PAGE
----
Probably one of the most exciting elements of planning a wedding is the dress shopping! Back in the day when I was a bridal consultant, it was always interesting to watch the bride to be and her family/friends embark on the store in their droves! Saturdays were the busiest and the only time you could get everyone together! Guaranteed there were always tears of happiness from someone (usually the mums!) or tears from a bridesmaid that didn’t like the dress that she had to wear!
There was always that bride that knew what they wanted and weren’t going to be swayed in changing their mind, and then you had the bride that was open to ideas and didn’t know what suited them best. I learnt a few tricks of the trade and useful tips on what to do when deciding on the dream dress:
Shopping too early
Many couples are opting for longer engagements these days, but don’t start shopping more than 12 months in advance. Styles change and so can your taste. Don't be in a rush to buy the first dress you see. If the store allows, take pictures so that you can look at them later and decide.
As tempting as it is to bring everyone dress shopping or to your fittings, the best thing to do is book a few appointments at different stores and take various members from the bridal party. As I said before Saturdays tend to be the busiest day for most, so expect the shop to be full with other brides and their families. Most stores do late nights, so if you can take advantage of that do so. Once you have found the dress of your dreams, take no more than 2 people to your first proper fitting (mum and maid of honour) that way there is an element of surprise on the big day for every one else!
There is nothing worse than being forced to wear something you don't like, doesn't suit or fit right. As much as its your big day, your bridesmaids are on show too and want to look their best. Consult with them on styles and colours and have a day or two when you all go dress shopping.....for them! What suits one may not suit the other! When my bestie got engaged, us bridesmaids tried on numerous dresses. We were all different shapes and sizes and had different taste. I remember trying on what could only be described as a banana yellow dress........I looked horrific! Safe to say we didn't end up with that one, but it is important to include your BM’s throughout, especially if they are paying for it themselves. Being a bridesmaid didn't come cheap, so I made sure I got my monies worth from my dress and shoes!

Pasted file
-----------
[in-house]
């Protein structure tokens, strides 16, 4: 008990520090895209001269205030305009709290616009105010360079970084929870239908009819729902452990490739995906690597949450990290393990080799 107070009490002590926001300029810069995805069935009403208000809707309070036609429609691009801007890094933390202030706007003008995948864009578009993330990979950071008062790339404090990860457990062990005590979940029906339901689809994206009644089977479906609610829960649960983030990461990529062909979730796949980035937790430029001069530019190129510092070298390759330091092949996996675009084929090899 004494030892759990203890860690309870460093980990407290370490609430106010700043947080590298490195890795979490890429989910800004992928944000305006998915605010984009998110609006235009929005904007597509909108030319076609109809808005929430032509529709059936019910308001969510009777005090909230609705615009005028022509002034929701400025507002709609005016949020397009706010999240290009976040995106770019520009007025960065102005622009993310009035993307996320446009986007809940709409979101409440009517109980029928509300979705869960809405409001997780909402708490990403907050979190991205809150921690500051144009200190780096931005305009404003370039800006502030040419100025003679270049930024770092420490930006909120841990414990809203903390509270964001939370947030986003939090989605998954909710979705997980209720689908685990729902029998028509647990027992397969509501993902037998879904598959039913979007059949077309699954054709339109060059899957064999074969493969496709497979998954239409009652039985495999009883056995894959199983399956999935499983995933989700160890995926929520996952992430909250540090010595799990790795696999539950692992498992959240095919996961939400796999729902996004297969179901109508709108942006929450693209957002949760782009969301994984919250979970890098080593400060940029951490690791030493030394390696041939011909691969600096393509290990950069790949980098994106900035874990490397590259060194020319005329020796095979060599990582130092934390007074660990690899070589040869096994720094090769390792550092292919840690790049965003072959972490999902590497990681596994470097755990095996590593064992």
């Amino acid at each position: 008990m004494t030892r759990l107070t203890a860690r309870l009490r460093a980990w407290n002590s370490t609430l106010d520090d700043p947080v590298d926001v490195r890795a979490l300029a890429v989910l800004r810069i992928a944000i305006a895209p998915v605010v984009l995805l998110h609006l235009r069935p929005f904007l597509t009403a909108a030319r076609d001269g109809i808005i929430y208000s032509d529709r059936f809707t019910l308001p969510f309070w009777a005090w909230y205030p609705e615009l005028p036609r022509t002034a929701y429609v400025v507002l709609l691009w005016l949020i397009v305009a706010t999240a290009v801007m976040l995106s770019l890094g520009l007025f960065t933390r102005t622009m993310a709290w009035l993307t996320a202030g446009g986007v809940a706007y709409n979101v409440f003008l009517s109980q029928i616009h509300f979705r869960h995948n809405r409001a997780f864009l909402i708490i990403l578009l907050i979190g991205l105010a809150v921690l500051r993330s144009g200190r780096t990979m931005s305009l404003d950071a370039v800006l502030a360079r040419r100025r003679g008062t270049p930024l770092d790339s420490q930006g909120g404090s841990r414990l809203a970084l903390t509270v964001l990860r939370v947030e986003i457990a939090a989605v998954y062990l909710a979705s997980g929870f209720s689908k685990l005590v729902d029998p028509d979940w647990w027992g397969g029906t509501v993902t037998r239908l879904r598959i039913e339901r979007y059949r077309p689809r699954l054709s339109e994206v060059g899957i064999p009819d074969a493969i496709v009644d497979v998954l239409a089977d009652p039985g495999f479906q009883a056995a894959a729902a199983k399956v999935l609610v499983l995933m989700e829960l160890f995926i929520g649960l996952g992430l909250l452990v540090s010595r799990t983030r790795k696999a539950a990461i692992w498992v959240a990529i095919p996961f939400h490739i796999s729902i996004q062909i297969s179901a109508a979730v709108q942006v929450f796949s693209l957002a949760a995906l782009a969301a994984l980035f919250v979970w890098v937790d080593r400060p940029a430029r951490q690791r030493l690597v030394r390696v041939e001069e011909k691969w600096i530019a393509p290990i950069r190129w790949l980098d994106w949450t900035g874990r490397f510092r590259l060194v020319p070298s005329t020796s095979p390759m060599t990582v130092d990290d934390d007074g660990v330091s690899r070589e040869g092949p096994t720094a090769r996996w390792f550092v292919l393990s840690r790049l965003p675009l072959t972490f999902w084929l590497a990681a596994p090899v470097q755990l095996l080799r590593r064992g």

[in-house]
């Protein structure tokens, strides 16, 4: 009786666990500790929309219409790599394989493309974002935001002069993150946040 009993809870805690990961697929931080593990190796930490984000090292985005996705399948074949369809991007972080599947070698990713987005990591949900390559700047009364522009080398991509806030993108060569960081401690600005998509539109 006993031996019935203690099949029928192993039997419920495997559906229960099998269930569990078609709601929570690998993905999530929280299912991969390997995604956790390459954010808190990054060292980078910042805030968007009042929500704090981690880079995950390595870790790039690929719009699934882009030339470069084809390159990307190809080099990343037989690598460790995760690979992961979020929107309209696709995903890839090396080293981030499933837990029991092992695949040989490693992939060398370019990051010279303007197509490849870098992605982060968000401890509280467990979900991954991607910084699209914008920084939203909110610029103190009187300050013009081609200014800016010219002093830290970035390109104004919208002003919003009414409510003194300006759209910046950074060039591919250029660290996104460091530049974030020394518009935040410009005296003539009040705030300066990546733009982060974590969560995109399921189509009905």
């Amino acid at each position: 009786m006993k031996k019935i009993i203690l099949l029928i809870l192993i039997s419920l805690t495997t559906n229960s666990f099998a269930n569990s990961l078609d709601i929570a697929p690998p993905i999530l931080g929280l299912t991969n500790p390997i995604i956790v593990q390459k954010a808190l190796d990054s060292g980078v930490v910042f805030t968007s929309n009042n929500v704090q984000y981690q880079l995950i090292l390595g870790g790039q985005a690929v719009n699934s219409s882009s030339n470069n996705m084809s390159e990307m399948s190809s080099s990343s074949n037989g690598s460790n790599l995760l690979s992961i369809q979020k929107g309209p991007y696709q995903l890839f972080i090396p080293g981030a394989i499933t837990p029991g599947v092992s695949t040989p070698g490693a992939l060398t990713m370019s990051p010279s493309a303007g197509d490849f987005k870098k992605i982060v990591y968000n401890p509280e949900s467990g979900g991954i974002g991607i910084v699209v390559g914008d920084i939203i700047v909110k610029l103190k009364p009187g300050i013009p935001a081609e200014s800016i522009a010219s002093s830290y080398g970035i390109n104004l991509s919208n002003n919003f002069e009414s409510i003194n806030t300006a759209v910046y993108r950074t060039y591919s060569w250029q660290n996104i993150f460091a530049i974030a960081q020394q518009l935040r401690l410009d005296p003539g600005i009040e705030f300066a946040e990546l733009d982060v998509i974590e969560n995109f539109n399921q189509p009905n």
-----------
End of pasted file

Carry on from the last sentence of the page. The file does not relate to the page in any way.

I still come across brides that think they can order a dress at the last minute. You can......if you want it straight off the peg! Depending on the designer and the store, dresses can take anywhere between 6-9 months to be made. Check with the consultants in store just so that you have an idea of timescales. You want to be totally happy with the end result so leave enough time for alterations and dress fittings.
If I remember correctly it was always best to order your dress 2 sizes bigger. This is because the dresses typically run one or two sizes smaller than your normal clothes, so try not to get hung up on the number. Play it safe and order a size that fits your current body shape. Any dress can be taken in, typically up to four sizes without affecting the look of the dress, but most can only be let out one full size. So chose wisely!
Take in pictures of what you like. You may have an idea in your head what you what, but when you try it on, it may not be what you expected. Don’t be afraid to try different styles and colours, you never know you may surprise yourself! Also don’t forget that whatever you choose, you might want to make sure that the rest of the immediate bridal party coordinate with your look.